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rajamari - Achillea millifolia Linn

rajamari :

rajamari : Achillea millifolia Linn Achillea millefolium, commonly known as yarrow or common yarrow, is a flowering plant in the family Asteraceae. It is native to temperate regions of the Northern Hemisphere in Asia, Europe, and North America. It has been introduced as a feed for livestock in places like New Zealand and Australia, where it is a common herb of both wet and dry areas, such as roadsides, meadows, fields and coastal places


Yarrow and tortoiseshell are considered to be lucky in Chinese tradition.
In classical Greece, Homer tells of the centaur Chiron, who conveyed herbal secrets to his human pupils, and taught Achilles to use yarrow on the battle grounds of Troy.

British folklore
In the Hebrides a leaf held against the eyes was believed to give second sight.

Chinese divination

A bunch of 50 yarrow Achillea millefolium subsp. millefolium var. millefolium stalks, used for I Ching divination.
The stalks are dried and used as a randomising agent in I Ching divination.

Native American uses
Yarrow and its North American varieties were traditionally used by many Native American nations across the continent. The Navajo historically considered it a "life medicine" and chewed the plant for toothaches and used its infusions for earaches. The Miwok in California use the plant as an analgesic and head cold remedy.

Taxonomical Classification

Kingdom: Plantae - Plants
Subkingdom: Streptophyta
Superdivision: Spermatophyta - Seed plants
Division: Magnoliophyta - Flowering plants
Class: Magnoliopsida - Dicotyledons
Order: Asteraless
Family: Asteraceae
Genus: Achillea
Species: Achillea millefolium

Allied species:

A. millefolium subsp. chitralensis - western Himalaya
A. millefolium subsp. sudetica - Alps, Carpathians
Achillea millefolium var. alpicola — Western United States, Alaska
Achillea millefolium var. californica — California, Pacific Northwest
Achillea millefolium var. occidentalis — North America
Achillea millefolium var. pacifica — west coast of North America, Alaska
Achillea millefolium var. puberula — endemic to California


Sanskrit: Biranjasipha
English: bloodwort, yarrow , common yarrow, milenrama, milfoil, western yarrow, bloodwort, carpenters weed, hierba de las cortaduras, plumajillo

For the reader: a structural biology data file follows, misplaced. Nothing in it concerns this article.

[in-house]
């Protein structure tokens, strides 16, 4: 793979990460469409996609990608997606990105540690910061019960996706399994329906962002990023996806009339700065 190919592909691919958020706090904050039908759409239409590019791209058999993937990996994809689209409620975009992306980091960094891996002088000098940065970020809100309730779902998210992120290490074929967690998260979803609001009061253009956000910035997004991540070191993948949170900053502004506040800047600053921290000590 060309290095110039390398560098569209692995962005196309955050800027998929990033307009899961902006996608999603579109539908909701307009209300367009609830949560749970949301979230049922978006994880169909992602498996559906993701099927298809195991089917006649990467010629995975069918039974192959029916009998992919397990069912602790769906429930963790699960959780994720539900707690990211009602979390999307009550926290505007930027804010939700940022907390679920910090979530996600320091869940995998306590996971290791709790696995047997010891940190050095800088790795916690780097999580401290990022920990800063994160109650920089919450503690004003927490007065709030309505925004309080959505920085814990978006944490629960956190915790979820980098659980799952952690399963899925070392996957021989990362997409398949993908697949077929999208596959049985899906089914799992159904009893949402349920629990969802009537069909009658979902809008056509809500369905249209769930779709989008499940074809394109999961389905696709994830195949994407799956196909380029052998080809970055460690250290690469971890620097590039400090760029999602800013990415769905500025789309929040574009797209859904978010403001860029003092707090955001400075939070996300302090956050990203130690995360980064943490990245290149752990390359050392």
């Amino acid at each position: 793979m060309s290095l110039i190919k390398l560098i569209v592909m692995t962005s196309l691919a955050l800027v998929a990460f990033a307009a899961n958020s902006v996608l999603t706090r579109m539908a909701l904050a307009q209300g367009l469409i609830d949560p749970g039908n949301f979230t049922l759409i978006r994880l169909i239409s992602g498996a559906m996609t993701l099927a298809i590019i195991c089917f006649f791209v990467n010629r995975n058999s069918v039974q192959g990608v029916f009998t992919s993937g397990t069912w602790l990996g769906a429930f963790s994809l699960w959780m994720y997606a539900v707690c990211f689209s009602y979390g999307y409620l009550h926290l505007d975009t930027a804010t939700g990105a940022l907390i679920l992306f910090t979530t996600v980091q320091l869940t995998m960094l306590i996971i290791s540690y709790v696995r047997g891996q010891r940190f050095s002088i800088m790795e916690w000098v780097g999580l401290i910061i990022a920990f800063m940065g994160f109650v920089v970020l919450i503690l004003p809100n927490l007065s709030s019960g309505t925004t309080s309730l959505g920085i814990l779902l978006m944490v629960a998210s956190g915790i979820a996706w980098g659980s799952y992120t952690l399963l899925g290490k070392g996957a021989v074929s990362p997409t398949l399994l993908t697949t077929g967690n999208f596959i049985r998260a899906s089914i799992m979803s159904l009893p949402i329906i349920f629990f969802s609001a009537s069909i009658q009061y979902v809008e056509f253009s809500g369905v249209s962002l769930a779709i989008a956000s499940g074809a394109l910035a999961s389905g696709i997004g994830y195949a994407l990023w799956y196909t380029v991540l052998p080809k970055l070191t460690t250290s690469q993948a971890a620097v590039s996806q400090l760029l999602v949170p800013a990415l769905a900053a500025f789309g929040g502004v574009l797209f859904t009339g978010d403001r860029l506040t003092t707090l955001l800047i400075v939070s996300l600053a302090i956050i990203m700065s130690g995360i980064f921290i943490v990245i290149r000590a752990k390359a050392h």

Hindi: Gandrain, Puthkanda, भूतकॆशी Bhut Kesi
Urdu: Tukhm gandana, Buiranjasif, Brinjasuf
Telugu: యారో Yārō
Bengali: উগ্রগন্ধ ফুল Ugragandha phula
Marathi: Rojmaari
Konkani: Rajmari
Gujarathi: યારો Yārō
Tamil: Achchilliya
Punjabi: ਯਾਰਰੋ Yārarō
Arabic: حزنبل, الألفية (نبات) , Om alf waraka, Suila, Fafor
Spanish: milenrama, planta del género de las aquileas
Japanese: ノコギリソウ Seiyou no kogirisou, Yaroo.
Chinese: 亚罗 Yà luō , Tu Yi Zhi Hao
French: achillée (plante), mille- feuille, plante de la famille des composées dont les feuilles sont très découpées.
German: Schafgarbe, Pflanze aus der Achilleafamilie , Gemeine schafgarbe, Tausendblatt, Wiesen-Schafgarb.
Greek: μυριόφυλλο


A. m. subsp. m. var. millefolium - Europe, Asia
A. m. subsp. m. var. borealis - Arctic regions
A. m. subsp. m. var. rubra - Southern Appalachians


Synonyms in Ayurveda: Biranjasipha

In New Mexico and southern Colorado, it is called plumajillo(Spanish for little feather) from its leaf shape and texture

The English name yarrow comes from the Saxon (Old English) word gearwe, which is related to both the Dutch word gerw and the Old High German word garawa

The word “Achillea” refers to the Greek hero Achilles, who is believed to have carried the plant to treat the wounds of the soldiers, while the word millefolium meaning thousand-leaf, refers to the multipinnate leaves. 

Decoctions have been used to treat inflammations, such as hemorrhoids, and headaches. The most medicinally active part of the plant is the flowering tops. They also have a mild stimulant effect, and have been used as a snuff. Popular in European folk medicine, yarrow contains flavonoids (plant-based chemicals) that increase saliva and stomach acid, helping to improve digestion. Yarrow may also relax smooth muscle in the intestine and uterus, which can relieve stomach and menstrual cramps. The flowers are used to treat various allergic mucus problems, including hay fever The dark blue essential oil, extracted by steam distillation of the flowers, is generally used as an antiinflammatory3 or in chest rubs for colds and influenza. The leaves encourage clotting, so it can be used fresh for nosebleeds.4 The aerial parts of the plant are used for phlegm conditions, as a bitter digestive tonic to encourage bile flow, and as a diuretic. 


Achillea millefolium is cultivated as an ornamental plant by many plant nurseries. It is planted in gardens and natural landscaping settings of diverse climates and styles. They include native plantdrought-tolerant, and wildlife gardens. The plant is a frequent component of butterfly gardens. The plant prefers well-drained soil in full sun, but can be grown in less ideal conditions.